performed by the Orchestre Symphonique de Montréal under Charles Dutoit
Four years after yesterday’s Pines, and more than a decade after Fountains, we have Festivals. As Wikipedia says:
Each of the four movements depict a scene of celebration from ancient or modern Rome. It is the longest and most demanding of the trilogy, and thus it is less-often programmed than its companion pieces. Its premiere was performed by the New York Philharmonic Orchestra with conductor Arturo Toscanini in 1929.
The movements are as follows:
- La Befana
The first movement opens dramatically, like what you’d expect to hear at the end of an opera when someone dies in a duel. Well, people will die, but they’re gladiators and martyrs. There are trumpets and their fanfares, and it sounds like violence and struggle. I think it’s easily audible how difficult this is for an orchestra. It’s quite intense, and there’s lots of rhythmic stuff throughout it.
Our fanfaring trumpet suddenly dies, and we get stomping, struggling brass pulses. The strings that return remind me of the catacombs from yesterday’s piece, mournful and dark, but constantly interrupted by the violent brass and percussion. There’s a game afoot, a chase, and it is ultimately to the death. That ending is something quite terrifying.
But then our second movement is satisfyingly different. It is the fiftieth-year jubilee. The strings sound haunting, far-off, mildly pained, and woodwinds enter over the ostinato in strings. It doesn’t sound much like a celebration yet, but the rhythms get more ornate as the piece builds. I enjoy the movement mostly, but I must say it sounds a bit like a mishmash of the finale of Pines and the previous movement of this work. There’s the idea of a march (of sorts), a throng of people coming into view, of increasing grandeur. It sounds nice, but it’s also a bit familiar, and not as effective as the Roman army in Pines. There are “church bells” that “ring in the background,” although in this recording, at least, they’re pretty foreground. Horn calls interrupt the church bells in what seems like a move to introduce the third movement, and it is.
Unlike the previous two Roman works, this one apparently focuses on the times of the year rather than the day, because now we are at the harvest in October, and the horn calls leftover from the previous movement seem quite celebratory. This is also the longest of all twelve movements that make up the three Roman works (the second longest being the previous movement). This is the first work that sounds festive in any manner most people would identify. After the horn solo, trumpets join in and it’s all quite happy. Not long after there’s another string ostinato, an echoey, far-off kind of thing that builds in an almost Alfred Hitchcock movie kind of way. But then… there is a large swathe of almost nothingness broken by a mandolin. I assume the effect was just to make it seem Italian… and one realizes that maybe this work has two slow movements. This is the quiet, peaceful nocturne-like movement, with flute and violin solos, the mandolin, and there are some intimate, almost chamber-like, very warm textures, but I don’t quite see what it has to do with the festivities surrounding a bountiful harvest. It sounds like winter is coming.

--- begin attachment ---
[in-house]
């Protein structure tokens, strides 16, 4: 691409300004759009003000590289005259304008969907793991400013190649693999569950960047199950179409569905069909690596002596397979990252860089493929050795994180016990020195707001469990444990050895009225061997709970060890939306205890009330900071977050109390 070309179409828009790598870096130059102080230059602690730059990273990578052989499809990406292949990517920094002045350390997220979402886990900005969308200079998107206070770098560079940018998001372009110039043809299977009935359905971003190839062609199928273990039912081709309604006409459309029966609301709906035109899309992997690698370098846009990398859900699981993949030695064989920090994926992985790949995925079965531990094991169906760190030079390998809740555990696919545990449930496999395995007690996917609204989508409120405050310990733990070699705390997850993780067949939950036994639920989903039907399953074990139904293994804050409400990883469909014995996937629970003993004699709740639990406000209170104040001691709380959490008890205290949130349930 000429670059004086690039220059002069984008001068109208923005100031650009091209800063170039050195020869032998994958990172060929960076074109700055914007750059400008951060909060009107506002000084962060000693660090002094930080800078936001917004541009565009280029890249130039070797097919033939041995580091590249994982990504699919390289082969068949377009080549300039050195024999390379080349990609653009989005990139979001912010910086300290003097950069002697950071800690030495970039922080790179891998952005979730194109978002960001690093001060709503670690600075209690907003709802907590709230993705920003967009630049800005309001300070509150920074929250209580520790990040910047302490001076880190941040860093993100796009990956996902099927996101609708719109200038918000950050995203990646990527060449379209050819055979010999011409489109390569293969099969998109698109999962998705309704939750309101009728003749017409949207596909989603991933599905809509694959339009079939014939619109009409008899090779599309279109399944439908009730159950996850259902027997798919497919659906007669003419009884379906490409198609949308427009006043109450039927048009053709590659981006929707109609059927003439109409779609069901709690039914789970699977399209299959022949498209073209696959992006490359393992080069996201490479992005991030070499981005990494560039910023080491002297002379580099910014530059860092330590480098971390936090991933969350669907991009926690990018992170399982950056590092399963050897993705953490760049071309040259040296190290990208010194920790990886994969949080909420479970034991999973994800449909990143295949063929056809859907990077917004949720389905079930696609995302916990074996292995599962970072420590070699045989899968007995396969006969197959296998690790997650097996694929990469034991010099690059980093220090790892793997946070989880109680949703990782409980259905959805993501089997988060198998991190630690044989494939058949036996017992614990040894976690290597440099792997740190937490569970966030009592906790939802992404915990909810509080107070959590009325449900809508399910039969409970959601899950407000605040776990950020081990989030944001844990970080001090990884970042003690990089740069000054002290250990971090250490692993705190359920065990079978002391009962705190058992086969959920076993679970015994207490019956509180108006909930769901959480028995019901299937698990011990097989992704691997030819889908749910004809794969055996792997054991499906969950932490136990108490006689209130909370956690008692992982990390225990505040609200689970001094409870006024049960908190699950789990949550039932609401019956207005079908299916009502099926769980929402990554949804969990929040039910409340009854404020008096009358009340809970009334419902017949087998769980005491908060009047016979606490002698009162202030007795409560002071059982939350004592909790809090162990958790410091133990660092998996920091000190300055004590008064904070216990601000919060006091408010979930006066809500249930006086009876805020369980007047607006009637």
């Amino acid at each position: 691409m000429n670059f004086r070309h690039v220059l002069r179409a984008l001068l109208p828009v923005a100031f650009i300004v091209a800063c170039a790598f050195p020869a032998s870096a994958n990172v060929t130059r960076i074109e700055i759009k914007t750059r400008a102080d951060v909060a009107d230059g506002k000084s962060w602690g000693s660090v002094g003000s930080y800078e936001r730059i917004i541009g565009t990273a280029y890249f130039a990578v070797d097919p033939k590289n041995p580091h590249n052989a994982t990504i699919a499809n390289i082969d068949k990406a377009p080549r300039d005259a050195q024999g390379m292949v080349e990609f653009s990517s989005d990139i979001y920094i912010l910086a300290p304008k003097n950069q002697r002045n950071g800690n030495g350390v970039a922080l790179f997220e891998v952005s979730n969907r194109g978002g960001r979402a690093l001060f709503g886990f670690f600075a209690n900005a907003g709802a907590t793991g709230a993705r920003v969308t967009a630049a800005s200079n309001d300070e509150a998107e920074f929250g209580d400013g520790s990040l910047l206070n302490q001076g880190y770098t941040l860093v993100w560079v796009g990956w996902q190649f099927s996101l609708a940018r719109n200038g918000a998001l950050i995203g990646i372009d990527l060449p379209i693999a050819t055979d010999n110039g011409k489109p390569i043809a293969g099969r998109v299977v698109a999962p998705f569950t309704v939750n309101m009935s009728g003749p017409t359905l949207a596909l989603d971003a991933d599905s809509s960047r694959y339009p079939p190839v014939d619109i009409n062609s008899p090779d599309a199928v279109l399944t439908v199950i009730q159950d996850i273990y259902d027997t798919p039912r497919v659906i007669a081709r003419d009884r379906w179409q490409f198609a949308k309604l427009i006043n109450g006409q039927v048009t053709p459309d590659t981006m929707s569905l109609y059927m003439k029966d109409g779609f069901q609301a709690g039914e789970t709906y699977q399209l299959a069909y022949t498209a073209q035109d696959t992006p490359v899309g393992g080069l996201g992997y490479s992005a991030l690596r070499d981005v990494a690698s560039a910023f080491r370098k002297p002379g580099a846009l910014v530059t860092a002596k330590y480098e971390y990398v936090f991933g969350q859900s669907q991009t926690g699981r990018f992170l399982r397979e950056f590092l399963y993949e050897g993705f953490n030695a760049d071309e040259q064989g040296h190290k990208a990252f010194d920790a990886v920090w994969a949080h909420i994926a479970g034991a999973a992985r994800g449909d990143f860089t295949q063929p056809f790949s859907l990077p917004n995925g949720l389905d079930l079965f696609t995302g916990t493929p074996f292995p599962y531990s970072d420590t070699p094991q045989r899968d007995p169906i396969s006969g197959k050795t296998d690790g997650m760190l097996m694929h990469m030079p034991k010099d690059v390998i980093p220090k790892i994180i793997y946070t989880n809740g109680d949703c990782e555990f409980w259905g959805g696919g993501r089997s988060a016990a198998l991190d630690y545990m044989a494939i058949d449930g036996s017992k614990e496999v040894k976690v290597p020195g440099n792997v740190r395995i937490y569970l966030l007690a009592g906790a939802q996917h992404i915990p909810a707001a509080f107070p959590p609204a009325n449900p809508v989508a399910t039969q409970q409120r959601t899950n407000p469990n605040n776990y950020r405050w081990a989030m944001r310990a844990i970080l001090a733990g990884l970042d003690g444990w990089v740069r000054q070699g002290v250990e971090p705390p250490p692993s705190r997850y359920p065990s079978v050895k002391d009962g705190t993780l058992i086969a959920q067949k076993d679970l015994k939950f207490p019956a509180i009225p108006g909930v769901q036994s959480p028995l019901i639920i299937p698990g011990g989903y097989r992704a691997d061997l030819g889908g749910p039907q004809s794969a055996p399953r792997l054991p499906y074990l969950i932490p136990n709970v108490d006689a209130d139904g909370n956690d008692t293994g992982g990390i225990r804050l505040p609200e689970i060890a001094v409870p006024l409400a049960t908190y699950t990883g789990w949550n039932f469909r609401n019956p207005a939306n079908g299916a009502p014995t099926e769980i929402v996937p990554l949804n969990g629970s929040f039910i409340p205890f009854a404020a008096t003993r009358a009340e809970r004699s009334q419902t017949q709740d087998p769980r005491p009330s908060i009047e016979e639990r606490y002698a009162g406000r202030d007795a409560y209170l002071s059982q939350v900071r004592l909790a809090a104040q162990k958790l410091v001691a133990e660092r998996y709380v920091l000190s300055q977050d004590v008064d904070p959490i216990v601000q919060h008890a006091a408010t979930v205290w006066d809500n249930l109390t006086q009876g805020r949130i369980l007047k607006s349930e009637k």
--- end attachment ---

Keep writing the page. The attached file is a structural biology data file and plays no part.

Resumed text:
The final movement, ‘the epiphany’, is another of chaos and energy, strong rhythm and frenzy, a “clamour of Roman songs and dances, including a drunken reveler depicted by a solo tenor trombone.” I’m not sure what the ‘epiphany’ title has to do with the songs and drunken revelries, or what time of year this might represent, but the movement has its charms. Solo clarinet again, and it feels almost like a medley of folk tunes one right after the other, as moods and colors change before us, most quite circus-like, and the glissandos from our drunk trombone don’t help. I feel like it’s only in the last movement or so of this movement that it hits its stride, and I can breathe a sigh of relief that it will end on a strong note. It comes together, though, which is important because we’re not ending just this work, but the entire trilogy. I will say the ending extremely exciting, but perhaps still a little bit… unmoving.
The first of the three in the Roman Trilogy is the most mild-mannered of them all, or well-mannered, maybe, and the second I find to be the most moving and captivating. The third has some of the harmonic, rhythmic, and textural interest of something like, say, Bartok (I know, not), but it doesn’t move me. It’s interesting, fun, catchy, but it does not inspire or move me, and I feel is less coherent than either of the other two. While the ‘different times and places in the same day’ idea may seem a little bit trite, it’s effective as a program for a short work with lots of impact, and I find that most lacking in this final installment of the trilogy. I’d still take the chance to hear it in the concert hall, but I wouldn’t choose it over either of the other two.
In any case, that’s the end of our Roman Trilogy from Ottorino Respighi. I haven’t listened to any other recordings because, frankly, they don’t matter. It’s these recordings of these works that I have become rather attached to, and it’s likely I would be thrown off or annoyed by things that are not wrong but different. Preferences.
In any case, we are (spoiler alert) nearing the end of our first chronological traversal of symphonic poems. With this work, we’re already past 1928, so there’s not a ton left for us this time around. I know. I know I didn’t get everything. Can anyone? But we’ll eventually get around to more. Stay tuned for a very busy week next week! I’m excited about it, you should be too!